Sonic also has a lock-on feature that highlights enemies as a target. Pushing the “jump” button a second time will slam those enemies and bounce off. However, when pushing the other attack button (indicated on the Xbox One controller with X) a ground-pound occurs. When enemies are highlighted, the ground-pound turns into a kick action. This should have been explained in the beginning with a tutorial. Many of the abilities, such as the wisp power up, feel out of line with the rest of the game. They tacked on, much like the overall story of the game.
The story loosely follows Dr. Eggman and his fleet of minions known as the Deadly Six. I say “loosely” because each level takes Sonic to a different area of the Lost World, and plays a cinematic that occurs in each of those disparate settings. It was hard to staple each scene to the other, leaving me wondering why I was dashing through factory halls, then bouncing on fluffy clouds, then sprinting along doughnut glazed runways. Yes, doughnuts. But, unlike the levels of the game, the characters and dialogue proved engaging and coherent.
Each character has their own distinct personality, delivering some freshness to the traditional cast of woodland animals. Zazz was outfitted like a punkrocker with his mohawk and horns, Zor brings the emo, and Zeena brings the prissy. The diversity that was introduced was one of the best parts to the game. The banter amongst these characters, Dr. Eggman, Sonic and Tails was very well done. I found myself laughing at the jabs at Dr. Eggman, and even his robot soldiers. If I could ask for anything more, it would be more games that included this type of dialogue and writing as it was just the right amount of comedy needed.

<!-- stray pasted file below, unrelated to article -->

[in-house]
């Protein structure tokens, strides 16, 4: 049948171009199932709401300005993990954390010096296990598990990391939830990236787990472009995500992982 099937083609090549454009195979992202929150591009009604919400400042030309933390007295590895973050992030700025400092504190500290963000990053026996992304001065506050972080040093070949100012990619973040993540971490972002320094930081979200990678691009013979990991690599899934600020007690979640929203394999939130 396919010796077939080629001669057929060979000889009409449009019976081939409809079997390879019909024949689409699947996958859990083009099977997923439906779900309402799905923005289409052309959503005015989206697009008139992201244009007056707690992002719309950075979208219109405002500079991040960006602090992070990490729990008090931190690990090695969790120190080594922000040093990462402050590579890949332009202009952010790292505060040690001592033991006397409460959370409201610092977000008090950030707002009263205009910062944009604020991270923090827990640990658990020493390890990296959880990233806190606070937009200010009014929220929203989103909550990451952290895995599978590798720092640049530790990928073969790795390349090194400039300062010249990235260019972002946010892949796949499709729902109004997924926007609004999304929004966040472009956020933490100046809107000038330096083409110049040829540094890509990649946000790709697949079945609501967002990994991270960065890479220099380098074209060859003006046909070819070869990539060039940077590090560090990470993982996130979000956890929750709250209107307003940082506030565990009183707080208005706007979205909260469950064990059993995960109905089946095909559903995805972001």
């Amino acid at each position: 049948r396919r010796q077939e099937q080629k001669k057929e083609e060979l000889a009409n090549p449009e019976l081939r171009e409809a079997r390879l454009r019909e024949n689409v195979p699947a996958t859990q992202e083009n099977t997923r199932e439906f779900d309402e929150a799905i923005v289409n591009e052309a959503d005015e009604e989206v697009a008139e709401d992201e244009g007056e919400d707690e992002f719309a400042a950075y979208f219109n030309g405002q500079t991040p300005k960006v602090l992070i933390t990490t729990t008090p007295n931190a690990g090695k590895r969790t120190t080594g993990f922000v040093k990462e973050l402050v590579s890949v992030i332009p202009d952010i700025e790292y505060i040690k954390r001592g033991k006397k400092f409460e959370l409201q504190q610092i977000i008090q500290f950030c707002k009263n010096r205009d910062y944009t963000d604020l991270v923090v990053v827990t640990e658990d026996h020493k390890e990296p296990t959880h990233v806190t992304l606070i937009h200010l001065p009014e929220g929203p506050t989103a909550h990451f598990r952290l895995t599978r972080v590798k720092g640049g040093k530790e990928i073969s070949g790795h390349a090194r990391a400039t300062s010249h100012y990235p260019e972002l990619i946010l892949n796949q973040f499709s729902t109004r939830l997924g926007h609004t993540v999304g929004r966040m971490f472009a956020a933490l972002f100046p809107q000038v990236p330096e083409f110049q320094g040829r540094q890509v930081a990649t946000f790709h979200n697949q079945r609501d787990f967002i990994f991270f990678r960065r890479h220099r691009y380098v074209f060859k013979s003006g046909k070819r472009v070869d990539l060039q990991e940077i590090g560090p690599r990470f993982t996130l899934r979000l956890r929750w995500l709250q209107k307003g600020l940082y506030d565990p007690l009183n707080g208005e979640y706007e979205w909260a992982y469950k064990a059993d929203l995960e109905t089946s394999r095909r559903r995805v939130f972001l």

It’s impossible for any game not to borrow ideas from other games. However, at times, I feel like Sonic Lost World unnecessarily tried to appease Nintendo or its fans in some aspects of its development. From gameplay mechanics, to simpler things like Super Mario Galaxy type world design, it seems like Nintendo might have had influence on the overall outcome of the game. This is particularly the case as Nintendo published the title in some areas it was released. This is not necessarily a bad thing, but does reemphasize feelings of familiarity throughout gameplay.
The Bottom Line
Sonic Lost World really is a shame. The game boasts some of the best assets in terms of character models and colorfully designed levels. The boss battles were well-executed, and were actually fun to play. However, there was definitely more to be desired in terms of the story, particularly having it less muddled, and tying more into level progression on the honeycomb-type grid. The controls require a great deal of trial and error, adding more confusion to the overall experience.
The dialogue and characters are woven together quite nicely, offering something fresh to the franchise. Unfortunately, the game falls short in many other aspects, inhibiting its ability to really find its groove even at later levels of play. At the least, Sonic Lost World looks as though it would be fun, but the actually gameplay isn’t as thrilling.